The «share-compping» system also locked much of the South into a cotton dependency at a time when the price of the cost was pricing. In the 1930s and 1940s, increasing mechanization virtually ended the institution of Sharecropping in the United States. [26] [38] The share-cpping system in the United States increased during the Great Depression with the creation of tenants after the failure of many small farms in the Dustbowl. Traditional share formation declined after the mechanization of agricultural work became economic in the mid-20th century. As a result, many sharecroppers were driven off farms and emigrated to cities to work in factories or to become migrant workers in the Western United States during World War II. Reid (1973), [44] Murrel (1983), [45] Roumasset (1995)[46] and Allen and Lueck (2004)[47] provided theories on the transaction costs of allocating shares, the lease being more of a partnership than an employment contract and the landlord and tenant providing several inputs. It has also been argued that the institution of sharing can be explained by factors such as information asymmetry (Hallagan, 1978; [48] Allen, 1982; [49] Muthoo, 1998), [50] moral hazard (Reid, 1976;[51] Eswaran and Kotwal, 1985; [52] Ghatak and Pandey, 2000),[53] intertemporal revision (Roy and Serfes, 2001),[54] Price variations (Sen, 2011):55] or limited liability (Shetty, 1988;[56] Basu, 1992; [57] Sengupta, 1997; [58] Ray and Singh, 2001). [59] The abolitionist movement was an organized attempt to end the practice of slavery in the United States. The first leaders of the campaign, which took place from about 1830 to 1870, imitated some of the same tactics that British abolitionists had used to … Read more In the Age of Reconstruction In the United States, sharecropping was one of the few ways for the poor to support themselves and their families. Other solutions have been the plant bond system (where the farmer obtained credits from the merchant for seeds and other supplies), a rental work system (where the former slave rents his land but keeps all his crop) and the payroll system (workers earn a fixed wage, but do not keep a crop without harvest).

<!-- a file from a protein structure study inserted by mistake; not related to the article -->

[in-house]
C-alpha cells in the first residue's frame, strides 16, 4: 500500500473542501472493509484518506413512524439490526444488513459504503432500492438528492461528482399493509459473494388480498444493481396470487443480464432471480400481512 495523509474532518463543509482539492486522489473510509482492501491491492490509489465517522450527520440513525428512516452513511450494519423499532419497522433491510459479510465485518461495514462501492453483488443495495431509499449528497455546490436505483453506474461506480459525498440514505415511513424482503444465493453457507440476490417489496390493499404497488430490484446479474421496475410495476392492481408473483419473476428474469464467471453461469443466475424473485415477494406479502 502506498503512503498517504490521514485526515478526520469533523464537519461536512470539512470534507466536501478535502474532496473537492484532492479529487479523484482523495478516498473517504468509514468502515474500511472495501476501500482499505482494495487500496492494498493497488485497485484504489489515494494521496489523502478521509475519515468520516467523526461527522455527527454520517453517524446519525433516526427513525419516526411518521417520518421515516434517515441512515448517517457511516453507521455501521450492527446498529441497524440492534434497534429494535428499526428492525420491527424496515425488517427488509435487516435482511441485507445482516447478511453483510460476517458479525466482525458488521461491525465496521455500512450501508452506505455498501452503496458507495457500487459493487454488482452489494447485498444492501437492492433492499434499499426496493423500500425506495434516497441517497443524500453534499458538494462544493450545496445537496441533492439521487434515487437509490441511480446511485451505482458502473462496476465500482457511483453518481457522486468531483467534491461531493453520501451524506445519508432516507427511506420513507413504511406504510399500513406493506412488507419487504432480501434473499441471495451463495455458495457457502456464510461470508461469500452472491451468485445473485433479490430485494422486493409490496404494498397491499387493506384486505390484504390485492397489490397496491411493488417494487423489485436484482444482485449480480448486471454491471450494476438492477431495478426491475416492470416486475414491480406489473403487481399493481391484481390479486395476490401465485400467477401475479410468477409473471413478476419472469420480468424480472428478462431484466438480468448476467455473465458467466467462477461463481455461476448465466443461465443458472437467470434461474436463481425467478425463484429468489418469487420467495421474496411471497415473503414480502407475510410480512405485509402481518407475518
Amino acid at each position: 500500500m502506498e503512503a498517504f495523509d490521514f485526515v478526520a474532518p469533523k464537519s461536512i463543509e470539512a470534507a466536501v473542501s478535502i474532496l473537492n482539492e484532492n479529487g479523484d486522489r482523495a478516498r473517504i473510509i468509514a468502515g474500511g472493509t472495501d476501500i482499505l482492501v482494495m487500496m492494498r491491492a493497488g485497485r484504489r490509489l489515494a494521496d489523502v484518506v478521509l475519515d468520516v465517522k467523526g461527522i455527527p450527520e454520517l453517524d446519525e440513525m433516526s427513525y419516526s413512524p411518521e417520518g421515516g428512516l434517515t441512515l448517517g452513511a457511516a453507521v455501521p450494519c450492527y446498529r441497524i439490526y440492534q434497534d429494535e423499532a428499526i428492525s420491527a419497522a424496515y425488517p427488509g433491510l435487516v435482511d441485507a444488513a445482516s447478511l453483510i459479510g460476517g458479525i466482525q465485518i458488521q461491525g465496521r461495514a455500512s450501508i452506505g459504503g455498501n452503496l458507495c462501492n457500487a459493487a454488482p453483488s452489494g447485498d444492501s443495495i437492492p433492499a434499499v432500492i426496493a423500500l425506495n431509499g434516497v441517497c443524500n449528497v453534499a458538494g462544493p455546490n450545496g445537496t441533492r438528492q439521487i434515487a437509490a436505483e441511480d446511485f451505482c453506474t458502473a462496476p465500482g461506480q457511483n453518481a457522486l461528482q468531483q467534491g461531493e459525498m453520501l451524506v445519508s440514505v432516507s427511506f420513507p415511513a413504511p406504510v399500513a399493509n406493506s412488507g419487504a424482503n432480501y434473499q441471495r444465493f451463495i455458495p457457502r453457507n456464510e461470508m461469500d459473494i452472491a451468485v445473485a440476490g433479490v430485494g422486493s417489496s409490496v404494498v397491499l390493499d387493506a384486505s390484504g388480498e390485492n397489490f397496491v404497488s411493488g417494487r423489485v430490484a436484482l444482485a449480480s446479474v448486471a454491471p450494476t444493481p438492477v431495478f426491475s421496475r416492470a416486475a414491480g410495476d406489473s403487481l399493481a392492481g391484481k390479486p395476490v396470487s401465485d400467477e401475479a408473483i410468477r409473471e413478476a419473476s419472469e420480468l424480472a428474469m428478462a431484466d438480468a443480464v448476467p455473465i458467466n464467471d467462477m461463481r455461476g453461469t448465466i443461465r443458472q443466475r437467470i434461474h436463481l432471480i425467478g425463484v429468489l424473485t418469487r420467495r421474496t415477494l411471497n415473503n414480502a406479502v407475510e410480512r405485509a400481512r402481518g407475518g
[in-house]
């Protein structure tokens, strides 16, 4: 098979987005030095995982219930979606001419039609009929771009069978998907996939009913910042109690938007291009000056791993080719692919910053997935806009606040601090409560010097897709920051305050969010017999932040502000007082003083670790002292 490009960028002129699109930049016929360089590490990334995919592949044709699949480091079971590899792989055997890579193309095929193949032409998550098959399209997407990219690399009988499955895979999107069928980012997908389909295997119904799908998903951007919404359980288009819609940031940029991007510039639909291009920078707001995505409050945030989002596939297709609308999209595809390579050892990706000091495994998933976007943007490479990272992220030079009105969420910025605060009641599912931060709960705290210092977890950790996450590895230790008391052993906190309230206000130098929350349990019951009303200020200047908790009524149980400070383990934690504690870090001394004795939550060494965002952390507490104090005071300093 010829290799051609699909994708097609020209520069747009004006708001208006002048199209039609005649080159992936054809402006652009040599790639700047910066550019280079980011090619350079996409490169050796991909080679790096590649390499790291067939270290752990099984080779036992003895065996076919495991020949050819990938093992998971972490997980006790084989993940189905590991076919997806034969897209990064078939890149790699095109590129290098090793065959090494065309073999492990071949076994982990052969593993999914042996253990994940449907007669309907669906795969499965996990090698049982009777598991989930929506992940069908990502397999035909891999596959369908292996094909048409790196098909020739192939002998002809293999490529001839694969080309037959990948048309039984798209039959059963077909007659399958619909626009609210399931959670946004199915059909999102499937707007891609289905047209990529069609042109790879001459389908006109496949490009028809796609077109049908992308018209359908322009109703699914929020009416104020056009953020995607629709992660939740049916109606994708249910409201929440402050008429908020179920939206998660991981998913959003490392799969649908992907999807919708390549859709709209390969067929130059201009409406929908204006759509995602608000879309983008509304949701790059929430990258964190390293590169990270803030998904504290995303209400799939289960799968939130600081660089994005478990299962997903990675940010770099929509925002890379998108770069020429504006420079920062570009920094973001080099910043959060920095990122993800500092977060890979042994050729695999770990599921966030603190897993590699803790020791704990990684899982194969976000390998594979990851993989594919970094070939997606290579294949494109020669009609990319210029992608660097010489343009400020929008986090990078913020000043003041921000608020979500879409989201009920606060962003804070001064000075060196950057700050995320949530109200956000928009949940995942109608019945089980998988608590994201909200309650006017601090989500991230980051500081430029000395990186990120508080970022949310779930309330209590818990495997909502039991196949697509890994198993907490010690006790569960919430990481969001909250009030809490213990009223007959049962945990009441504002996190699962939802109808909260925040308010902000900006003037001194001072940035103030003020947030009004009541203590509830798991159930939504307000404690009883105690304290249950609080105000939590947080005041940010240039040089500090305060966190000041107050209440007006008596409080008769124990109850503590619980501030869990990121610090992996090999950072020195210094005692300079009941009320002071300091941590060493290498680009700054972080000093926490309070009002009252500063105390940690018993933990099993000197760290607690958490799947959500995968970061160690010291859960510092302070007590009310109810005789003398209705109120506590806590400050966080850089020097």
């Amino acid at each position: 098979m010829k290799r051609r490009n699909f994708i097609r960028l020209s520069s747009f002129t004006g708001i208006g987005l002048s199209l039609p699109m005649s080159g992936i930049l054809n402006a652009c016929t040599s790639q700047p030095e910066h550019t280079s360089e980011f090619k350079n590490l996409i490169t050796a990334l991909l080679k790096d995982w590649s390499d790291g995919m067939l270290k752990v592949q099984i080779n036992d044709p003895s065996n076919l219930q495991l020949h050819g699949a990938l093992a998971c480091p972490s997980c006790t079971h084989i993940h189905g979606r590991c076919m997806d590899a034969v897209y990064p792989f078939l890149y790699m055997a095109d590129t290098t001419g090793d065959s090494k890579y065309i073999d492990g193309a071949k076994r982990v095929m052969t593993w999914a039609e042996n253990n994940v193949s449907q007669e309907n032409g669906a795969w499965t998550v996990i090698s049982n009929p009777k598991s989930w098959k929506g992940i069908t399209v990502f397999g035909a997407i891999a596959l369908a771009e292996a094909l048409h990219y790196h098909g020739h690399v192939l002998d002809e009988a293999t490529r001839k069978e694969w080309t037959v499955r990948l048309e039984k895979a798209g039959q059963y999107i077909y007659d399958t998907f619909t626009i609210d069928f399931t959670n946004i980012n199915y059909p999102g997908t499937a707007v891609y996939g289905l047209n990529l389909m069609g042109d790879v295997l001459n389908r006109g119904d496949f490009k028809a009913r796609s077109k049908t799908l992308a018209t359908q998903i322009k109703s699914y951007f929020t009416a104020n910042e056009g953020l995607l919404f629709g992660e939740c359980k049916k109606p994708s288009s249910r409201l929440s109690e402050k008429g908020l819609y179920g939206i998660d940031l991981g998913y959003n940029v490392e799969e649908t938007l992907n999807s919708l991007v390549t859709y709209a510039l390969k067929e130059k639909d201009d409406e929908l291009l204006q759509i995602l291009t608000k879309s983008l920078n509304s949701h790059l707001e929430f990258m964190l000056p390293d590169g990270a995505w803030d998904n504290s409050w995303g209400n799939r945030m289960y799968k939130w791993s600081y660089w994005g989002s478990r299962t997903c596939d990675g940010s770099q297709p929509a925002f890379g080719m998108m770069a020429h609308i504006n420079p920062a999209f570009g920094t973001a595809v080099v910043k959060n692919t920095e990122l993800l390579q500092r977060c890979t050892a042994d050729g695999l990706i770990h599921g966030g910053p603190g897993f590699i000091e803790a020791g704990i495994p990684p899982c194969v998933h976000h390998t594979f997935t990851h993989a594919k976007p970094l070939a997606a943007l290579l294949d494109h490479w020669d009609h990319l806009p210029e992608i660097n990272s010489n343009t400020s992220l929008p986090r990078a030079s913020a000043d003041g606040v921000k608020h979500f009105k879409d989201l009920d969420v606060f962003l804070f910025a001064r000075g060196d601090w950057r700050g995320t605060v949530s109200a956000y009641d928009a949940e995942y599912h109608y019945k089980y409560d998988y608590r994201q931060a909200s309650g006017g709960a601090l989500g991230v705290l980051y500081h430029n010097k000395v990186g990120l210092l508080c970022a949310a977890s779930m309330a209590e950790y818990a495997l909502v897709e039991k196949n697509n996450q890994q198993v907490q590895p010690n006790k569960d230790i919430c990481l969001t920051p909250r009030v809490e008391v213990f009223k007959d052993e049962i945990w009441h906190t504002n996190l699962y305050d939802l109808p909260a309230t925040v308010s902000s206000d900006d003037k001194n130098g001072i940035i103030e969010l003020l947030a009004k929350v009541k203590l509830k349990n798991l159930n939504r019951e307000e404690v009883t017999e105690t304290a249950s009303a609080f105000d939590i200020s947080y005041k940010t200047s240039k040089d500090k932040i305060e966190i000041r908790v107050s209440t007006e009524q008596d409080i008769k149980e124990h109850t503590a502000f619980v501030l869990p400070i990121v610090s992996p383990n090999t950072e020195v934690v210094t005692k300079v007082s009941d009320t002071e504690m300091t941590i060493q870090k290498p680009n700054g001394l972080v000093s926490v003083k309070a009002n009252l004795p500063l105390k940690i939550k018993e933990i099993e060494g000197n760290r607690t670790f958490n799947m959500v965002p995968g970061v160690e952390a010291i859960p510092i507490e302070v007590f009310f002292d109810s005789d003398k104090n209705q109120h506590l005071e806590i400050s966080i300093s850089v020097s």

«Sharecropping» was by far the most economically efficient because it encouraged workers to produce a larger crop. It was a phase beyond just acting work, because the sharecropper had an annual contract. During the reconstruction, the Federal Office for Freedmen ordered the arrangements[27] and wrote and implemented the treaties. Jeffery Paige distinguished between centralized sharing in cotton plantations and decentralized sharing with other crops. The first is marked by political conservatism and a long-standing mandate. The tenants are linked to the owner by the plantation store. This form of mandate tends to be replaced by wages paid when markets enter. Decentralized sharing is of virtual no importance to the landowner: the land is dispersed, farmers manage their own work and landowners do not produce crops.